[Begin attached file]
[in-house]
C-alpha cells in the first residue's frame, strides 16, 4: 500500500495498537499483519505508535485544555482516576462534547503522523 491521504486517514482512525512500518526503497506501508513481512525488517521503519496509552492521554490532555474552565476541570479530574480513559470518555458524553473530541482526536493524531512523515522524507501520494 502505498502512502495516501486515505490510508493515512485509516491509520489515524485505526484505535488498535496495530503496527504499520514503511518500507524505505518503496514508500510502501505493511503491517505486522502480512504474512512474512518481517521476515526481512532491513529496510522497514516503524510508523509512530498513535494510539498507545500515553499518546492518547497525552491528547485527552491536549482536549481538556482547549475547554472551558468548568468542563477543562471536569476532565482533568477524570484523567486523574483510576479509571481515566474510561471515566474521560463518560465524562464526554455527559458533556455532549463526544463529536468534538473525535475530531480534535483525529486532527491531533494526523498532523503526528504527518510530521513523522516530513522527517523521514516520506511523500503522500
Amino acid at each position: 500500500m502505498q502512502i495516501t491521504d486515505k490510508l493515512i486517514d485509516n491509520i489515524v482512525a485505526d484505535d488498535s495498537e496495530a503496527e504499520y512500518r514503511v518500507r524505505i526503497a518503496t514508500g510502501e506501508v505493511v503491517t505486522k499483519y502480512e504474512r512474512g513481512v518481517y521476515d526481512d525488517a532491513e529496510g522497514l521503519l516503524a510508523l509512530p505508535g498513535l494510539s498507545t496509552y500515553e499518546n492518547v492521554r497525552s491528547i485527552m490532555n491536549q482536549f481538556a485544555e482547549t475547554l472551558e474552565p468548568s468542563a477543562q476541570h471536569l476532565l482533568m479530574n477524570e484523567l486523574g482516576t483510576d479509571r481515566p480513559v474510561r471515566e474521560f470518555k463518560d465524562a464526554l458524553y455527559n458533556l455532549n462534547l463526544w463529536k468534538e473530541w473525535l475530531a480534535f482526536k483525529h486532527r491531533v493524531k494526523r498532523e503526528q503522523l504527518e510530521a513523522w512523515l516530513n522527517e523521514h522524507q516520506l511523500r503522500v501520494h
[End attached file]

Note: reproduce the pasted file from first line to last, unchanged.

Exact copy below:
[in-house]
C-alpha cells in the first residue's frame, strides 16, 4: 500500500495498537499483519505508535485544555482516576462534547503522523 491521504486517514482512525512500518526503497506501508513481512525488517521503519496509552492521554490532555474552565476541570479530574480513559470518555458524553473530541482526536493524531512523515522524507501520494 502505498502512502495516501486515505490510508493515512485509516491509520489515524485505526484505535488498535496495530503496527504499520514503511518500507524505505518503496514508500510502501505493511503491517505486522502480512504474512512474512518481517521476515526481512532491513529496510522497514516503524510508523509512530498513535494510539498507545500515553499518546492518547497525552491528547485527552491536549482536549481538556482547549475547554472551558468548568468542563477543562471536569476532565482533568477524570484523567486523574483510576479509571481515566474510561471515566474521560463518560465524562464526554455527559458533556455532549463526544463529536468534538473525535475530531480534535483525529486532527491531533494526523498532523503526528504527518510530521513523522516530513522527517523521514516520506511523500503522500
Amino acid at each position: 500500500m502505498q502512502i495516501t491521504d486515505k490510508l493515512i486517514d485509516n491509520i489515524v482512525a485505526d484505535d488498535s495498537e496495530a503496527e504499520y512500518r514503511v518500507r524505505i526503497a518503496t514508500g510502501e506501508v505493511v503491517t505486522k499483519y502480512e504474512r512474512g513481512v518481517y521476515d526481512d525488517a532491513e529496510g522497514l521503519l516503524a510508523l509512530p505508535g498513535l494510539s498507545t496509552y500515553e499518546n492518547v492521554r497525552s491528547i485527552m490532555n491536549q482536549f481538556a485544555e482547549t475547554l472551558e474552565p468548568s468542563a477543562q476541570h471536569l476532565l482533568m479530574n477524570e484523567l486523574g482516576t483510576d479509571r481515566p480513559v474510561r471515566e474521560f470518555k463518560d465524562a464526554l458524553y455527559n458533556l455532549n462534547l463526544w463529536k468534538e473530541w473525535l475530531a480534535f482526536k483525529h486532527r491531533v493524531k494526523r498532523e503526528q503522523l504527518e510530521a513523522w512523515l516530513n522527517e523521514h522524507q516520506l511523500r503522500v501520494h